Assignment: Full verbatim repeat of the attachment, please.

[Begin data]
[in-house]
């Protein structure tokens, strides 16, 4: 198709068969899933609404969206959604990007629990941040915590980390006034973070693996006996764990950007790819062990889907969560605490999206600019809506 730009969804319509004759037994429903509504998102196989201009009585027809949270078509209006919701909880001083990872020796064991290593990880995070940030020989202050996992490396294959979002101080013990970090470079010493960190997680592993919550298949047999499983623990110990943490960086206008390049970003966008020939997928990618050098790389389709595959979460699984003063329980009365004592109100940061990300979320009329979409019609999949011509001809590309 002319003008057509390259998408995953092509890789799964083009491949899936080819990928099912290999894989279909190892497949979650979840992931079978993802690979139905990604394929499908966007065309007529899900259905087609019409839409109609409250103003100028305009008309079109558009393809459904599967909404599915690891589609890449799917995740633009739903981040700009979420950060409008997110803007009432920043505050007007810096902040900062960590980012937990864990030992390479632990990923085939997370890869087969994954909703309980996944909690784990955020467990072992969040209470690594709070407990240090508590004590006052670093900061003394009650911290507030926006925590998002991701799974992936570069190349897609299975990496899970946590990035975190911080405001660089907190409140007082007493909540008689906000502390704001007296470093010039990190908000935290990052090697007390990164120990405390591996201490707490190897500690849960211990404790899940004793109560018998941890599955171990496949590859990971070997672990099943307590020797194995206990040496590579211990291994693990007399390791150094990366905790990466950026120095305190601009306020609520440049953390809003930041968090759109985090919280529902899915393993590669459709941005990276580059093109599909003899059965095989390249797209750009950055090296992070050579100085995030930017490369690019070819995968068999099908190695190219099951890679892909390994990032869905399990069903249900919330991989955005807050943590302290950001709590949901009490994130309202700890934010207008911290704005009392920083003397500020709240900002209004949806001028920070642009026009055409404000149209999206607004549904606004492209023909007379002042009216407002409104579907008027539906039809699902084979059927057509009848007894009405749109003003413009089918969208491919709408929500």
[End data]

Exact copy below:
[in-house]
């Protein structure tokens, strides 16, 4: 198709068969899933609404969206959604990007629990941040915590980390006034973070693996006996764990950007790819062990889907969560605490999206600019809506 730009969804319509004759037994429903509504998102196989201009009585027809949270078509209006919701909880001083990872020796064991290593990880995070940030020989202050996992490396294959979002101080013990970090470079010493960190997680592993919550298949047999499983623990110990943490960086206008390049970003966008020939997928990618050098790389389709595959979460699984003063329980009365004592109100940061990300979320009329979409019609999949011509001809590309 002319003008057509390259998408995953092509890789799964083009491949899936080819990928099912290999894989279909190892497949979650979840992931079978993802690979139905990604394929499908966007065309007529899900259905087609019409839409109609409250103003100028305009008309079109558009393809459904599967909404599915690891589609890449799917995740633009739903981040700009979420950060409008997110803007009432920043505050007007810096902040900062960590980012937990864990030992390479632990990923085939997370890869087969994954909703309980996944909690784990955020467990072992969040209470690594709070407990240090508590004590006052670093900061003394009650911290507030926006925590998002991701799974992936570069190349897609299975990496899970946590990035975190911080405001660089907190409140007082007493909540008689906000502390704001007296470093010039990190908000935290990052090697007390990164120990405390591996201490707490190897500690849960211990404790899940004793109560018998941890599955171990496949590859990971070997672990099943307590020797194995206990040496590579211990291994693990007399390791150094990366905790990466950026120095305190601009306020609520440049953390809003930041968090759109985090919280529902899915393993590669459709941005990276580059093109599909003899059965095989390249797209750009950055090296992070050579100085995030930017490369690019070819995968068999099908190695190219099951890679892909390994990032869905399990069903249900919330991989955005807050943590302290950001709590949901009490994130309202700890934010207008911290704005009392920083003397500020709240900002209004949806001028920070642009026009055409404000149209999206607004549904606004492209023909007379002042009216407002409104579907008027539906039809699902084979059927057509009848007894009405749109003003413009089918969208491919709408929500």